ARLINGTON -- Saturday ended with rare smiles and music in the Rockies' clubhouse. Yet starting pitcher Josh Outman's day ended much earlier, with him leaving the mound muttering something he didn't care to repeat after the game.The Rockies knocked 17 hits, a season high for a road game, en route to their third victory in the last 16 games -- 11-7 over the Rangers in front of 42,516. Chris Nelson had three hits, including two doubles. Wil Nieves and Dexter Fowler (three hits) belted consecutive home runs in the fifth inning. By improving to 2-12 in Interleague Play, the Rockies (27-43) avoided becoming the first team since the leagues began facing off in regular-season games in 1997 to finish with just one Interleague victory.
Yet any smile from Outman had to be forced.The Rockies gave Outman an 11-1 lead through four innings. The Rockies, in an attempt to help starting pitchers become more aggressive and presumably more effective, this week announced a four-man rotation with a 75-pitch limit. Outman had thrown 69 through four innings, with the only run a Nelson Cruz homer in the fourth, and he needed to complete the fifth for a win -- which would have been his first of the season. Manager Jim Tracy told Outman the fifth was his. But he yielded a Brandon Snyder leadoff single and a one-out walk to Elvis Andrus before striking out Josh Hamilton for the second out. Tracy let him have two more batters, but Adrian Beltre and Michael Young knocked RBI singles. Tracy could wait no longer. A frustrated Outman muttered "nothing that I'm going to repeat," handed the ball to Tracy and strode angrily off the mound, not out of disrespect for the manager but plain disgust at his performance. To compound matters, reliever Adam Ottavino gave up a three-run homer to Cruz, so Outman left the game charged with five runs in 4 2/3 innings. "At the end of the day, the team won, that's the big picture," Outman said. "Besides one inning, we played a great game against the best team in baseball. I spent the last three years playing against this team [while with the Athletics] and I know what they're capable of. Obviously, it showed in the fifth inning. "I threw a not-very-smart pitch to the leadoff man and walked Andrus, then the wheels came off the wagon." Outman finished with 92 pitches, and he is scheduled to pitch again Wednesday at home against the Nationals, although Tracy said he might have to tweak the rotation. Tracy said he could bend only so far with him. "If I give him Nelson Cruz and he hits the ball into the bullpen off that kid, then personally I've done it wrong," Tracy said. "But I tried to get him the fifth inning really, really hard." Nieves, catching to spell rookie Wilin Rosario, said he suffered with Outman. "I was pulling for him, because just one out was what he needed," Nieves said. "He threw the balls to the corners, but they were up and they hit them through the holes good enough. I think he was really excited. He wanted it so badly that he forgot to keep pitching like he was." Cruz said, "It was a wild game. They came out strong swinging the bat, and at least we attempted to come back. It's part of the game." Left-handed reliever Rex Brothers (3-2) gave up leadoff doubles in the sixth and seventh innings and saw each runner reach third with one out, but he escaped without yielding a run and finished with three strikeouts. Without the face-saving work of Brothers, who was followed by effective work from Matt Belisle and Rafael Betancourt, the Rockies were teetering close to history. Never in their 20 seasons have they lost a game after leading by 10 runs. "It was never said, but everybody knows it," Brothers said. "Everybody sitting in the stands with Rockies apparel knew it, too. It was kind of self-explanatory." The pitching staff's woes have overshadowed strong offensive efforts more times than the Rockies care to remember. Saturday's woes were certainly a juicy subject, but the victory put that one on the backburner. "Every starting pitcher that goes out there is pitching his heart out, and we want to get him a win," said Nelson, whose two-run single in the third inning gave him eight RBIs in his last eight games. "But we want to get wins as a team, period." Jonathan Herrera doubled in a run and Michael Cuddyer doubled in two during a three-run fourth, which upped the damage against Rangers starter Colby Lewis (6-6) to eight runs -- seven earned -- on 12 hits. Younger role players such as Nelson, Herrera, Jordan Pacheco (two hits Saturday) and Rosario are quietly developing offensive consistency. The streaky Fowler had one of those days that make him a true weapon. Nieves' first homer of the season, for two runs, and Fowler's ninth came against Michael Kirkman. It marked the first time Rockies Nos. 8 and 9 hitters went deep consecutively since April 8, 2009, when Yorvit Torrealba (the Rangers' catcher Saturday) and Ian Stewart did it at Arizona. Stewart was pinch-hitting. The Rockies are 3-5 on a road trip that ends Sunday, when they have a chance to win a road series for just the second time this season. Twice on the trip they've reached a season high for hits on the road. They knocked 16 in a 12-4, 10-inning victory at Detroit on June 15. "You look around the lineup and we're definitely capable of it, but it's not happening on a consistent basis," Fowler said.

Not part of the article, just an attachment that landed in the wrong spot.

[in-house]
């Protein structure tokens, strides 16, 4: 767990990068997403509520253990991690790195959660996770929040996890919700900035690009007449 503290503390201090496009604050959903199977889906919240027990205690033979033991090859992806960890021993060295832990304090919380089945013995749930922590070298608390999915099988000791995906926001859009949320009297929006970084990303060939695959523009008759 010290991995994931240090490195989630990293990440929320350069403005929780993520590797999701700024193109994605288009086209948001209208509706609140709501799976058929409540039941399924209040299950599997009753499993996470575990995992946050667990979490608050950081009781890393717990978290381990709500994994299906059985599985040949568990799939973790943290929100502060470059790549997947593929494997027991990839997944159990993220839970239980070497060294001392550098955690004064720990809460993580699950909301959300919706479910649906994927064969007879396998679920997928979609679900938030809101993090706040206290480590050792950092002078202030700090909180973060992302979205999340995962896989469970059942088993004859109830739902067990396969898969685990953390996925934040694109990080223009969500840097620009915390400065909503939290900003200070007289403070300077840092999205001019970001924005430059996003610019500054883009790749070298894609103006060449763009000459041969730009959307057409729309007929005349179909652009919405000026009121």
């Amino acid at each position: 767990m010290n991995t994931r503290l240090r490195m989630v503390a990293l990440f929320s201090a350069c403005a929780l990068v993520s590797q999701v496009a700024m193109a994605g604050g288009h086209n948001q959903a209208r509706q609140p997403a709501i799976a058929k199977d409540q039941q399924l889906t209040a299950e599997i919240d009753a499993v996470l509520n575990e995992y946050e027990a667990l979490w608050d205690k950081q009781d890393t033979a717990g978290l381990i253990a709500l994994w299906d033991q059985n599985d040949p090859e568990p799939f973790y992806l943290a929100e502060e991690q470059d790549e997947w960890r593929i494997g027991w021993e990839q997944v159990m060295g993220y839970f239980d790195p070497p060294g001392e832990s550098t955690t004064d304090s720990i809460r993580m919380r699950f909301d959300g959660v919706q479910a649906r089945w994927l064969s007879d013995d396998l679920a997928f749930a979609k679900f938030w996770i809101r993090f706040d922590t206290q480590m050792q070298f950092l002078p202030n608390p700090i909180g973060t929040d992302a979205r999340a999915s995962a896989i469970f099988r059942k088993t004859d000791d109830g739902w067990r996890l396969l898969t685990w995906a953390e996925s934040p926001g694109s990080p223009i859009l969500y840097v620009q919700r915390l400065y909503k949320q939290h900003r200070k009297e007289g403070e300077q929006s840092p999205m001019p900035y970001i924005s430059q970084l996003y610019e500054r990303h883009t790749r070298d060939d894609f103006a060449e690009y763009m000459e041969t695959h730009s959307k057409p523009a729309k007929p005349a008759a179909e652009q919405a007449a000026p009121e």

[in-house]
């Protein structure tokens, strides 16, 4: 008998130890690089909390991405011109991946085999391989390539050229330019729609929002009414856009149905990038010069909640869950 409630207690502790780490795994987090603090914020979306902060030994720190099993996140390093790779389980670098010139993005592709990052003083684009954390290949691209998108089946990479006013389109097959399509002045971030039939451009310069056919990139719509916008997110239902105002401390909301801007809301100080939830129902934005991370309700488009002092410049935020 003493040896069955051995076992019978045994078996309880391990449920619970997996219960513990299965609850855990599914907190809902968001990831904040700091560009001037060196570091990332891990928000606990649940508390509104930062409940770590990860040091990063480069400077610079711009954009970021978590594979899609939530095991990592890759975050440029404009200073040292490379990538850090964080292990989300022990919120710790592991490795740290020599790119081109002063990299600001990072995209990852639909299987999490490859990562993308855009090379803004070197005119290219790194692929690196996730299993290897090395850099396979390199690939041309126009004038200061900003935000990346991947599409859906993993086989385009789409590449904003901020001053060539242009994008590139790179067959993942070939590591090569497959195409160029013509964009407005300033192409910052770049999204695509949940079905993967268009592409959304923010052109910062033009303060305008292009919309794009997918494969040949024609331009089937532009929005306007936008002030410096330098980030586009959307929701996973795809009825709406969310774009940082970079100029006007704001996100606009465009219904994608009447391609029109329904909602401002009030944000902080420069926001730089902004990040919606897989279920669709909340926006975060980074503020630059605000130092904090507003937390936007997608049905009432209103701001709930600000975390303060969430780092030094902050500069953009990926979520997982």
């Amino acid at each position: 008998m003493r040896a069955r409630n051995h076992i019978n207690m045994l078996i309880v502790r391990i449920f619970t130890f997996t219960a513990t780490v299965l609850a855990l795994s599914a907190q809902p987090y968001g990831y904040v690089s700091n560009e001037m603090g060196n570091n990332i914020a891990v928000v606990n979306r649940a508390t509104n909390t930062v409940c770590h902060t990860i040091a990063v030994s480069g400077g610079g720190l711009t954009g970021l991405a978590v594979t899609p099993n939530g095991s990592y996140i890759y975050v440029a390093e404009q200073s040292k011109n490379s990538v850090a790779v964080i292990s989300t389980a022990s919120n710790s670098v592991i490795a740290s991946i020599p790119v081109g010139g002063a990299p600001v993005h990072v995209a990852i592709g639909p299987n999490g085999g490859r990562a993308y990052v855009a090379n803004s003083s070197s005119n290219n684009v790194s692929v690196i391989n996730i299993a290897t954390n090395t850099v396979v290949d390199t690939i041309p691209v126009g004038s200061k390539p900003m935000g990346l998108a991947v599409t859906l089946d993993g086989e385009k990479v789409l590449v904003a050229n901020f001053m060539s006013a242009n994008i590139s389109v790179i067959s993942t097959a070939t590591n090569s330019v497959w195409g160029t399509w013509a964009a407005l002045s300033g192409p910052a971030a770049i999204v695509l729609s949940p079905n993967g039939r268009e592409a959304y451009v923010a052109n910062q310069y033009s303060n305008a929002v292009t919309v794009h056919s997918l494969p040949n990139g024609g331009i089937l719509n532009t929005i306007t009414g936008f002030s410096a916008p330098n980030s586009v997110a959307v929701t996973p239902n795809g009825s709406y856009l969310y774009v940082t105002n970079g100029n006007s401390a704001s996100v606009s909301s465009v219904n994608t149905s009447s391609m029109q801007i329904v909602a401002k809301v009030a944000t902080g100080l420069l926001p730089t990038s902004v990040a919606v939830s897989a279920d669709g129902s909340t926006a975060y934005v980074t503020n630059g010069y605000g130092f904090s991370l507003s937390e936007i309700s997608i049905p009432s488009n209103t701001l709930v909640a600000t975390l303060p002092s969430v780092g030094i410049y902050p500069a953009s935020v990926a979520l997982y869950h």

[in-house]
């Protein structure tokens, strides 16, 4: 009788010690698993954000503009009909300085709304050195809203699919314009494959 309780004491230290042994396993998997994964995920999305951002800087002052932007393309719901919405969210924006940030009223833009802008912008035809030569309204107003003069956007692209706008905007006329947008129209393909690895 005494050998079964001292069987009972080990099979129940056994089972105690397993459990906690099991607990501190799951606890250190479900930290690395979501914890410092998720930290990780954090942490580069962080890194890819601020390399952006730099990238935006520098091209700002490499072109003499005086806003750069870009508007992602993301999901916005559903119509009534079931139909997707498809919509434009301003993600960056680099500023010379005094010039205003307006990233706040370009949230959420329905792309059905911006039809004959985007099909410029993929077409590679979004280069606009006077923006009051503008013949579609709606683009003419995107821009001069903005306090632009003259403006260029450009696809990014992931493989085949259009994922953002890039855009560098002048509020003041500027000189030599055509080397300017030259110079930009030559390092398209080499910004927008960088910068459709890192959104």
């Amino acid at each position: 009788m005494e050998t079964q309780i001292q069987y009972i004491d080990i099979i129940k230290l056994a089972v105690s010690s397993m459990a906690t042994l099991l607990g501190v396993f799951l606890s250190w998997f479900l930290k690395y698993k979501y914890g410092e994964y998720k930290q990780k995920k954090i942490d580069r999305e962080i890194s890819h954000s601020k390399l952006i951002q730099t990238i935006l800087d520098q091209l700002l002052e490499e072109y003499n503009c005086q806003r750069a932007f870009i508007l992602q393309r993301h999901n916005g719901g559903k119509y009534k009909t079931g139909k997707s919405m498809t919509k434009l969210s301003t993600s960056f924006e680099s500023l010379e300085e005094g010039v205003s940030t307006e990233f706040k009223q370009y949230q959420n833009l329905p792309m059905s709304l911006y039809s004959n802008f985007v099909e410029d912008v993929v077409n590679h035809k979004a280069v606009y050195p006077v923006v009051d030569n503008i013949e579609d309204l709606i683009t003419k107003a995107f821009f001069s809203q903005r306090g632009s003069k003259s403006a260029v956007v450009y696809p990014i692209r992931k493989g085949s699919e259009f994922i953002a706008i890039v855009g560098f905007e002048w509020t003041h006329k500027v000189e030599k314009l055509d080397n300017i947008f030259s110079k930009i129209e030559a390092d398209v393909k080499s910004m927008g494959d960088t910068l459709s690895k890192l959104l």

Thomas Harding is a reporter for MLB.com. Read his blog, Hardball in the Rockies, and follow him on Twitter @harding_at_mlb. This story was not subject to the approval of Major League Baseball or its clubs.